Trichomycetes. Today, trichomycetes inhabit the lower digestive tracts of various types of insects and other arthropods, and based on molecular sequences, it is suggested that many groups are polyphyletic (White, 2006). These endosymbiotic microfungi live in freshwater and include more than 130 species; however, this probably represents a fraction of the total number of living forms. In this obligate mutualistic association, the fungi are not capable of existing outside the host gut. The only fossil trichomycete known to date is a specimen from the Triassic of Antarctica (White and Taylor, 1989b) . It consists of a small fragment of presumed arthropod cuticle to which are attached numerous, elongate thalli (FIG. 3.102), each anchored by a holdfast cell. At the distal end of each
thallus is a small plug and numerous spores. Although the diagnostic features of the cuticle necessary to identify the host are not present, the occurrence of numerous fecal pellets associated with plant tissues from the same site substantiates the existence of arthropods in this Triassic ecosystem (Kellogg and E. Taylor, 2004).
Fungal remains have also been documented in a variety of coprolites (FIG. 3.103) and have been especially useful in Quaternary palynology (Davis, 2006 and references therein). In some examples the producers of the coprolites are believed to have been saprobes dwelling on all sorts of organic particles, whereas in other instances a high percentage of the coprolites contain fungal remains, suggesting that the producers were true fungivores (Pratt et al., 1978). Fungi have been reported in various types of dinosaur coprolites, and the presence of certain types of leaf-borne fungi has been used to infer a foliage diet for these animals (Sharma et al., 2005). An interesting report of partially decayed wood found in coprolites of herbivorous dinosaurs (Chin, 2007) suggested that the animals may have eaten wood that had been partially rotted by fungi when there were few other food sources available. The wood would only be useful as a nutrient source after fungi had begun to break down the lignin and cellulose within it. The report and description of fungi associated in other biotic interactions (e.g., additional types of coprolites and a variety of different types of borings) in Miocene wood is an important contribution that will help to underscore the geological history of fungal-animal interactions (Sutherland, 2003).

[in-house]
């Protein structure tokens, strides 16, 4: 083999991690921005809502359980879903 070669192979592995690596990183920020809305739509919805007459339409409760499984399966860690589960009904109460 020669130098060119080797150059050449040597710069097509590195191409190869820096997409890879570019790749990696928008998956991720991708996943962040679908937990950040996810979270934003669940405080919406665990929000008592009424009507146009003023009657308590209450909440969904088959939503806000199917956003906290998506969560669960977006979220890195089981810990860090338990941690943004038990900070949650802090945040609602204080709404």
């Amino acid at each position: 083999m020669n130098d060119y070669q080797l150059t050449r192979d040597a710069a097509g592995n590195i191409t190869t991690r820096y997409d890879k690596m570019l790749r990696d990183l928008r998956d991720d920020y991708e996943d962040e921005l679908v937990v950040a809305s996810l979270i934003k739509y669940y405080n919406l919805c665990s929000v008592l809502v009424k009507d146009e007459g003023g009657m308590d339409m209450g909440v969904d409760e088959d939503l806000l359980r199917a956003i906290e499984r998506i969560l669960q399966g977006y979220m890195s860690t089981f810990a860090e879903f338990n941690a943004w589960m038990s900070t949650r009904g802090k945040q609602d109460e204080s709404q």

An unusual interaction between fungi and animals has been documented from the Jurassic (Martill, 1989). On the surface of fossil fish teeth are a series of meandering
borings that are restricted to the surface enamel. These have been given the name Mycelites enameloides. Similar borings have been reported on teeth, scales, and bone as early as the Devonian (Gouget and Locquin, 1979). The report of fungal-animal interactions and associations in the fossil record is a very important area in paleomycology. Although many of the associations may be the activities of fungal saprotrophs, others may represent early stages of symbiotic interrelationships that are widespread in modern ecosystems, and which represent one of the cornerstones of biodiversity today (Zook, 2002).